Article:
Hitchhiking Across Western Canada Part 1
Each highway had its own personality. Highway 3 – Crowsnest Highway – connects Hope. B.C. with Medicine Hat, Alberta. This highway passes through farmland but once it enters western Alberta the mountains have begun. It changes from hard working plain speaking farmers to free thinkers – eccentrics if you wish. Highway 3 in B.C. passes through small communities or those living off grid.
The Trans-Canada had the highest number of travelers going from one province to the next in search of work or a quick buck. The Yellowhead Highway had lots of traffic along most of it. Even hitchhiking at night was good especially between Edmonton and Saskatoon. Truckers stopped for the company and help stay awake. I found the Alaska Highway enjoyable.
It was quite an experience from Dawson Creek to Whitehorse. Traffic was sparse at the best of times but rides were usually long ones. Once past Charlie Lake it’s hundreds of miles between buildings. Scenery is spectacular, wildlife is numerous. Two large herds of massive buffalo roam on each side of the Liard River.
Some places were easy to get a ride out of, others were tough. Large cities are good due to high levels of traffic. Some highways had low volume of traffic so the hitchhiker plays the per centage factor.
Nelson is at the top of the list for short waits. Nelson is well known for being a center of alternative lifestyles, hitch-hiking being one of them. Usually a person is on their way within a few minutes. I lived in Nelson for about 11 years so I was getting rides from some people for the third or fourth times.
They had seen me around town or had known me. Most of the West Kootenays is much the same including the Slocan Valley. The junction between Castlegar and Nelson along with the Castlegar Airport are quite easy to get a ride if you’re going east, a person is gone within 15 minutes. I loved those short waits. Going west is dicey in both places, waits can get lengthy.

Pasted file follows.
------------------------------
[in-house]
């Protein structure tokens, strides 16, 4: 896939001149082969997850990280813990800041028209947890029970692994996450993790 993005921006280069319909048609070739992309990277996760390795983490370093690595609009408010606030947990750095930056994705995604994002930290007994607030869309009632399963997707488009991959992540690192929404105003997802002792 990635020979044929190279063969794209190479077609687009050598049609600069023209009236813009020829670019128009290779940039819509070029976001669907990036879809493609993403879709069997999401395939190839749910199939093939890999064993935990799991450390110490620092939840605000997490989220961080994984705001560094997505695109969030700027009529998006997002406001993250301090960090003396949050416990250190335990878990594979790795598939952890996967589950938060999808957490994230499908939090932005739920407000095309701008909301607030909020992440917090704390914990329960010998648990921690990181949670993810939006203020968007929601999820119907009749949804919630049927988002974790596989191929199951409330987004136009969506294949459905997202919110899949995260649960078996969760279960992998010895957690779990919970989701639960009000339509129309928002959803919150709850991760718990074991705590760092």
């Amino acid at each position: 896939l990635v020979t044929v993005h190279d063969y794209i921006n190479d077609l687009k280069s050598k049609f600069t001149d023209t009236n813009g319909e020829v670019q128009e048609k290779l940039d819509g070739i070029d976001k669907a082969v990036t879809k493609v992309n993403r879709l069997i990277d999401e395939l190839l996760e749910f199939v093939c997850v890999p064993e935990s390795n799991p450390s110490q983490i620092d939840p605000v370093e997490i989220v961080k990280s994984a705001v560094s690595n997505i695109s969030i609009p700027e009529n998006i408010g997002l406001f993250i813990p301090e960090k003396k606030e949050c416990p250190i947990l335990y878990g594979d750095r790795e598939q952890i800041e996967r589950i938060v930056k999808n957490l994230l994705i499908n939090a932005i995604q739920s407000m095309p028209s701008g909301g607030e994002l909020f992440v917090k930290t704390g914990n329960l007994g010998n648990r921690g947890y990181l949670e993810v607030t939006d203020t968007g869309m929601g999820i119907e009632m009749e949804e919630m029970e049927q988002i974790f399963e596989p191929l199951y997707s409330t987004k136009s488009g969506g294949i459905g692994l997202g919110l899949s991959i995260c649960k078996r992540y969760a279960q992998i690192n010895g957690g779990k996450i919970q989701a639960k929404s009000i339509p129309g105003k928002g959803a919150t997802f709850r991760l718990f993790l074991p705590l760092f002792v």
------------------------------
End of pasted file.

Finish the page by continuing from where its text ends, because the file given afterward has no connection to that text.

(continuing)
Toughest Places In Canada For Hitchhiking
On the other hand, there are places that are notorious to get out from. I’ll mention just a few. Wawa and White River, both in Ontario, are reported to be the toughest places in Canada to get a ride out of. Both are miles from anywhere else, which is the primary reason why. The stretch of road between Prince George and Jasper is pretty barren with only McBride in the middle for towns. Banff and Jasper aren’t easy to get away from. Both are tourist traps towns, Banff is more so. Traffic levels are good but vehicles are packed tight with families and gear. Just keep an eye on any wildlife in case any of them get too close.
I had an interesting moment in Creston a few years ago. I got dropped off across from the 7/11 in Creston on the day the Shambalah Music Festival closed down for the year. As I went into the store I couldn’t help two contrasts in clothing style. The gals from the music festival were over 90% naked. At the same time women from the Bountiful polygamy sect were in making purchases. They wore so much clothing that the only skin showing was their hands and face.
Ron Murdock has lived and worked in Western Canada all his life, and will continue to do so until his last day on Planet Earth. He has a good number of interests and hobbies which include dogs, freight trains, baseball and astronomy. Ron wants to know what the truth is, and nothing but the truth, and will do what research it takes to find it. The best compliment he can get is when a person says his writing, or what he says, gets them seeking.